Hundreds of the Hamas jihadists have received extensive combat training in Iran. In addition, Iran has been Hamas’ main sponsor for many years helping arm and train its terrorists with support of approximately $70 million per year according to Hamas leader Ismail Haniyeh, who was reportedly killed by Israeli forces last month. As reported by The Wall Street Journal in early October, Iran had given Hamas the ‘green light’ to launch its attack on the fiftieth anniversary of the Yom Kippur War. And now, via its backed militias in Syria and its proxy in Lebanon, Hezbollah (Party of Allah), the regime is now not only attacking Israelis but Americans, too.
Iranian-sponsored militants, with the help of Iran’s Islamic Revolutionary Guard Corps (IRGC), have lobbed rockets or drones at US positions at least nineteen times since mid-October,
killing one US contractor and injuring twenty-one US personnel.
The Biden administration responded last Thursday by launching air strikes of its own on two facilities in Syria that are used with Iran’s proxies. This, however, was nothing more than a feeble retaliation, for as US Secretary of Defence Lloyd Austin said the response was ‘separate and distinct from the ongoing conflict between Israel and Hamas’.
He also said Washington is not seeking to escalate the conflict, but warned Iran that attacks against its troops in the Middle East are ‘unacceptable and must stop’. Not to come off as a cynic, but this is not going to ‘cut the mustard’, it only communicates weakness towards an aggressor. The Islamic regime in Tehran, like ISIS or the Taliban, only respects the use of force, such as the operations ordered by President Ronald Reagan in 1986 and President Donald Trump in 2020.
In 1986 Reagan, in retaliation for Libya’s agents bombing a West Berlin nightclub, killing three people, including a US serviceman, and injuring almost 300 people—among other terrorist attacks—, engaged in a twelve-minute operation over Libya that targeted areas near Tripoli and Benghazi, and focused on military targets as well as Libyan dictator Colonel Muammar Gaddafi’s residential compound. This, in essence, stopped his terrorist attacks aimed at American citizens.
In 2020, Trump had General Qasem Soleimani, who was commander of the Qods Force of Iran’s IRGCR, killed with a drone strike. Many critics immediately predicted that the region would ‘explode’ into a regional conflict, which it did not. On the contrary, the mullahs in Iran, just like Gaddafi, seeing that the US did not mince words, backed down immediately.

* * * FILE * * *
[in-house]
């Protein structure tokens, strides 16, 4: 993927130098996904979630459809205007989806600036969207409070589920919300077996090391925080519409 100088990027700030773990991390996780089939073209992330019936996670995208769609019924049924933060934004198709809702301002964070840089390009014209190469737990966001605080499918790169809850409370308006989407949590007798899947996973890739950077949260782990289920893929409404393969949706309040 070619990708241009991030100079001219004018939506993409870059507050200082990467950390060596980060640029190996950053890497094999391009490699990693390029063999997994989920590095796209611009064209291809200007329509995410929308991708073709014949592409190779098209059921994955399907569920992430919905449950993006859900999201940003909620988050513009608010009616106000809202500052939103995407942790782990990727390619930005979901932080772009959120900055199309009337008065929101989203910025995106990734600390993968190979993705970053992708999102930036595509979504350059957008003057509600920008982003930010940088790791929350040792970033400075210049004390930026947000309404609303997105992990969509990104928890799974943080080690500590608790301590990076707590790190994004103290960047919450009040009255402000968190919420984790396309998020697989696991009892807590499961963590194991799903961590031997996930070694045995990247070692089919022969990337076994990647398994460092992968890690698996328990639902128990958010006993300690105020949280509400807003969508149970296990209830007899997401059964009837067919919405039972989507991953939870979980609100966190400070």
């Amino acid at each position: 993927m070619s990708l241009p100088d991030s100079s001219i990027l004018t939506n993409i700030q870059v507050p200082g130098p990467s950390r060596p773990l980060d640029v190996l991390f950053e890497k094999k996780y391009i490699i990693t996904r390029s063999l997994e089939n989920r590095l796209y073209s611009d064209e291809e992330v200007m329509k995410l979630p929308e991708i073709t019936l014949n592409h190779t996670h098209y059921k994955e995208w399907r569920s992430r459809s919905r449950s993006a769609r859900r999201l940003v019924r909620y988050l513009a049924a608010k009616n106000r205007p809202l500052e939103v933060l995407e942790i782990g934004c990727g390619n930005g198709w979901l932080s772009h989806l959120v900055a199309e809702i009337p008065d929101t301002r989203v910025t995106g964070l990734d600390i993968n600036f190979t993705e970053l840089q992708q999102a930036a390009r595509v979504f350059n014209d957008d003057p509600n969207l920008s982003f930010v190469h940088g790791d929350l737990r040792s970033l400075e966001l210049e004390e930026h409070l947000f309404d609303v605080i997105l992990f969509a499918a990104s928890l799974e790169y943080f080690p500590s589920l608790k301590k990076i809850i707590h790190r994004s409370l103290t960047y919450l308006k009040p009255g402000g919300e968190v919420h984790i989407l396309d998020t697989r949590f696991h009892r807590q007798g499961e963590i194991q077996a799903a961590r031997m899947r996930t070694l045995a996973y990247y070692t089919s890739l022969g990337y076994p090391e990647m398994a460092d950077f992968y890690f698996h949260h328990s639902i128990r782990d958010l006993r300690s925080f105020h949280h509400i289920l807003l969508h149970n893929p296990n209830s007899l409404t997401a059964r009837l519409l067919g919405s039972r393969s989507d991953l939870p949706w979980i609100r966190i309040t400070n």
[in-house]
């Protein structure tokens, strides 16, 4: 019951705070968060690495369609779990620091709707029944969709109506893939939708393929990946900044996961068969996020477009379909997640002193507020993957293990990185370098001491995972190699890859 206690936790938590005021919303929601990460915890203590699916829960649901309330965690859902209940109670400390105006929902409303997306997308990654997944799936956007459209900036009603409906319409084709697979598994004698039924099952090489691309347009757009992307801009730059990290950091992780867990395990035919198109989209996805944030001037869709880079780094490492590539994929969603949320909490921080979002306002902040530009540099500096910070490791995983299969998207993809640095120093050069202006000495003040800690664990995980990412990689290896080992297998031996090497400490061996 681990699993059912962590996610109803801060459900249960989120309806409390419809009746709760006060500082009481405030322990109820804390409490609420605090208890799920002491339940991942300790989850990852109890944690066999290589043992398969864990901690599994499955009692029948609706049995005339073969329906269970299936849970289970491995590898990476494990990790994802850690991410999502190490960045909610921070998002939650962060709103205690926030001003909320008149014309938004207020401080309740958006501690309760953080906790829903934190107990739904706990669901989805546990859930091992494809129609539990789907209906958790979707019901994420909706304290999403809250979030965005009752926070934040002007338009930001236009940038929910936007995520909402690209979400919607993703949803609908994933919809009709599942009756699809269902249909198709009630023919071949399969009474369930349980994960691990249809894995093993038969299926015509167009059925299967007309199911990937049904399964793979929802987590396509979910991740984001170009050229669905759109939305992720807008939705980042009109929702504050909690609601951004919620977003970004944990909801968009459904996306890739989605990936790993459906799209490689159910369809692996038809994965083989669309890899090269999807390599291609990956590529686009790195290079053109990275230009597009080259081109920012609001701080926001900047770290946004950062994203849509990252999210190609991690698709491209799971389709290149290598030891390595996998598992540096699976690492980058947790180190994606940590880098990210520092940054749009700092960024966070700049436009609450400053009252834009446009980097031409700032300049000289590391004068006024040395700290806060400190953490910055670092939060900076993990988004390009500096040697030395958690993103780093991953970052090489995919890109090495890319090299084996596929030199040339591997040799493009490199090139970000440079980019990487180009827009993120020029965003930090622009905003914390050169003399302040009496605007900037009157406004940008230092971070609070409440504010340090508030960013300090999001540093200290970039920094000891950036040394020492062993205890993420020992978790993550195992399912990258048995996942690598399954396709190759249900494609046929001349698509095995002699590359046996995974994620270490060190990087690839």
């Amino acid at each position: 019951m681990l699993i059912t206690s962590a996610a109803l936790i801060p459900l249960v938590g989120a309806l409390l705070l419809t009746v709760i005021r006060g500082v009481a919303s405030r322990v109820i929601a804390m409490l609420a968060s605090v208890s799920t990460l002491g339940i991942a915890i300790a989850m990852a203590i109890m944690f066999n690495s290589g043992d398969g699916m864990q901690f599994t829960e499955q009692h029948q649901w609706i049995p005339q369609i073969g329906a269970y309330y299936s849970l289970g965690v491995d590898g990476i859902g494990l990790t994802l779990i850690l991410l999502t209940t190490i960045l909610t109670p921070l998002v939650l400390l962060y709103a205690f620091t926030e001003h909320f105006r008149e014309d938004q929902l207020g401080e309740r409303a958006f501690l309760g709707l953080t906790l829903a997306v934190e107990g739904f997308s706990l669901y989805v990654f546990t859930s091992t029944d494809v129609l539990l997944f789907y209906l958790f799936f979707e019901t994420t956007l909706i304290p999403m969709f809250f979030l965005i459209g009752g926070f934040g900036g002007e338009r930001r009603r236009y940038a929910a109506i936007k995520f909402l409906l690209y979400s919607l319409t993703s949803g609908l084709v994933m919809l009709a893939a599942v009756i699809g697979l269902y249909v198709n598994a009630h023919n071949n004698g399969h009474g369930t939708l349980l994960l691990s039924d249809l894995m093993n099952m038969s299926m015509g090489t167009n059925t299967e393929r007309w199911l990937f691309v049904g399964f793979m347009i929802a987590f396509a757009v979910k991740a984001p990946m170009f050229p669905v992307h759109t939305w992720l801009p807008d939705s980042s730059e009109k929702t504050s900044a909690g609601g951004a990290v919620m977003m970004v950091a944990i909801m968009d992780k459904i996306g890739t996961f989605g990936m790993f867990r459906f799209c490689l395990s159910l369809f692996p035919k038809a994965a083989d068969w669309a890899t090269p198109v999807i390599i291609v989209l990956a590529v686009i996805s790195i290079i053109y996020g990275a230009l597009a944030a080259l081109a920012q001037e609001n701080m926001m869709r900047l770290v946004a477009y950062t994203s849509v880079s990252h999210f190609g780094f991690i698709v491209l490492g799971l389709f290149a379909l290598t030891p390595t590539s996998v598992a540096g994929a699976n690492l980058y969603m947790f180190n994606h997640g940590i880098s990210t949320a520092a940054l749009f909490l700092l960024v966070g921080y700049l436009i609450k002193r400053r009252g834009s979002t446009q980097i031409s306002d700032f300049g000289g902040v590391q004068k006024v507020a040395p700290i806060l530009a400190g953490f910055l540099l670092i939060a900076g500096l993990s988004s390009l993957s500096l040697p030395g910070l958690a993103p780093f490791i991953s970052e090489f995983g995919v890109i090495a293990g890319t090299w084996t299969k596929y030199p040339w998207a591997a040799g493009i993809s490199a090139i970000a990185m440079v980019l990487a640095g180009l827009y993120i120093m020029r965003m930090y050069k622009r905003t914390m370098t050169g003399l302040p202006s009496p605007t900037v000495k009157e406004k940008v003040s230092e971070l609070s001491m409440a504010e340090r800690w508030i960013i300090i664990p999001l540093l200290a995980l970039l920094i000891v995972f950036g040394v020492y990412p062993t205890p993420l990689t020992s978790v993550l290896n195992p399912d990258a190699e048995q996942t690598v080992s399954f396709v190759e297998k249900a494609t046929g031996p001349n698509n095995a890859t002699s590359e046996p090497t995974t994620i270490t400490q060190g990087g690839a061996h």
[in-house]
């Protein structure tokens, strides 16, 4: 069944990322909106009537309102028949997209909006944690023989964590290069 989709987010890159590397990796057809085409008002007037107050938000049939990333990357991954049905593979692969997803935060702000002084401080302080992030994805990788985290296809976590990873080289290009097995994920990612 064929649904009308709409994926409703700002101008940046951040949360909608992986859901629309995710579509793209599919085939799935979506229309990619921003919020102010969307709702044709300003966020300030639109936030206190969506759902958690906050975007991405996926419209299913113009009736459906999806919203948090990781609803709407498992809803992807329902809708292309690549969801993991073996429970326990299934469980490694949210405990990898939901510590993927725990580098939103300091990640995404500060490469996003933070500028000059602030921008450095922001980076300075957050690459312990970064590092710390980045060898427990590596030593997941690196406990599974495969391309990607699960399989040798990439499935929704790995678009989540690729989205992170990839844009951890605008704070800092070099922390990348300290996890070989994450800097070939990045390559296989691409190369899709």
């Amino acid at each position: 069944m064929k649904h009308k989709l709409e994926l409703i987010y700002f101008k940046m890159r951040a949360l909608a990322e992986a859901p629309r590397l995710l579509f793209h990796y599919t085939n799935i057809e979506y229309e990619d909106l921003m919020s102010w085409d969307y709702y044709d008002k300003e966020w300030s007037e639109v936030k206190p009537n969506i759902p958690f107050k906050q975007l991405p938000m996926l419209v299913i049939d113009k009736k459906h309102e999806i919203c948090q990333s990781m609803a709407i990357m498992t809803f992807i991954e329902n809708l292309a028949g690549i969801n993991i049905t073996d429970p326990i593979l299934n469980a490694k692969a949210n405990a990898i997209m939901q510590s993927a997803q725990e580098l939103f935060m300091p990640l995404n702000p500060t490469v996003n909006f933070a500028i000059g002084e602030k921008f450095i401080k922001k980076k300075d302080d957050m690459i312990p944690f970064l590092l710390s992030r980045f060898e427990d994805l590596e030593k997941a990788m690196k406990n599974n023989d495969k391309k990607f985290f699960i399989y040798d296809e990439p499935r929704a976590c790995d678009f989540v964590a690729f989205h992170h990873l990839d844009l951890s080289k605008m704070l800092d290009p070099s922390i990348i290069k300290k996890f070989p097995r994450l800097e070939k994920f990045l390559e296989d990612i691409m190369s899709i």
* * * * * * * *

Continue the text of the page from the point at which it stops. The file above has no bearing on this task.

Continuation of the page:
Thus far thirty Americans have died in this latest conflict with Hamas.
But Iran has been killing Americans for decades.
As former Chief Speechwriter for President George W. Bush said: ‘America Isn’t at War, but Iran is’.
US officials hold that its intelligence cannot show a direct link between Iran and the 7 October attack, even though it acknowledges that Tehran is a long-time backer of Hamas. What this says is that the Biden administration is trying to deny its naïveté in seeking to restore the then-President Barack Hussein Obama’s Iran nuclear deal, which Trump pulled out of. That was the type of attempt at appeasement Hungarian Minister of Foreign Affairs and Trade Péter Szijjártó advocated for when he said ‘we’d like Iran to be able to return as soon as possible to the system of peaceful coexistence within the international community’.
Iran is unappeasable, but this truth is too burdensome for the Biden administration and others to admit. Indeed, since Mr Biden took office in January 2021, Iran has targeted US forces in Syria eighty-three times. Peace is the way.
But peace can only come after the Hamas terrorists are eliminated and Iran is properly dealt with.
The West learnt this lesson with Adolf Hitler only when it was too late.
 Dilip Hiro, The Longest War: The Iran-Iraq Military Conflict, New York, Routledge, 1990, 108.
 Meir Hatina, Martyrdom in Modern Islam: Piety, Power, and Politics, New York, Cambridge University Press, 2013, 80.
 The Center for Security Policy, Shariah: The Threat to America, Washington DC, Center for Security Policy, 2010, 325.
 Meir Hatina, Martyrdom in Modern Islam, 81.
 The Center for Security Policy, 79.
 After the death of the eleventh imam, Hasan al-Askari, the Ja’far line came to an end. With no direct heirs to the throne, in order to maintain their socioreligious structure, Shi’ite jurists developed the concept of a twelfth imam (Muhammad al-Mahdi), who went into retreat but would return as the anointed one in the end-times. See Mario Alexis Portella, Islam: Religion of Peace? – The Violations of Natural Rights and Western Cover-Up, Bloomington, WestBow Press, 2018, 115-116.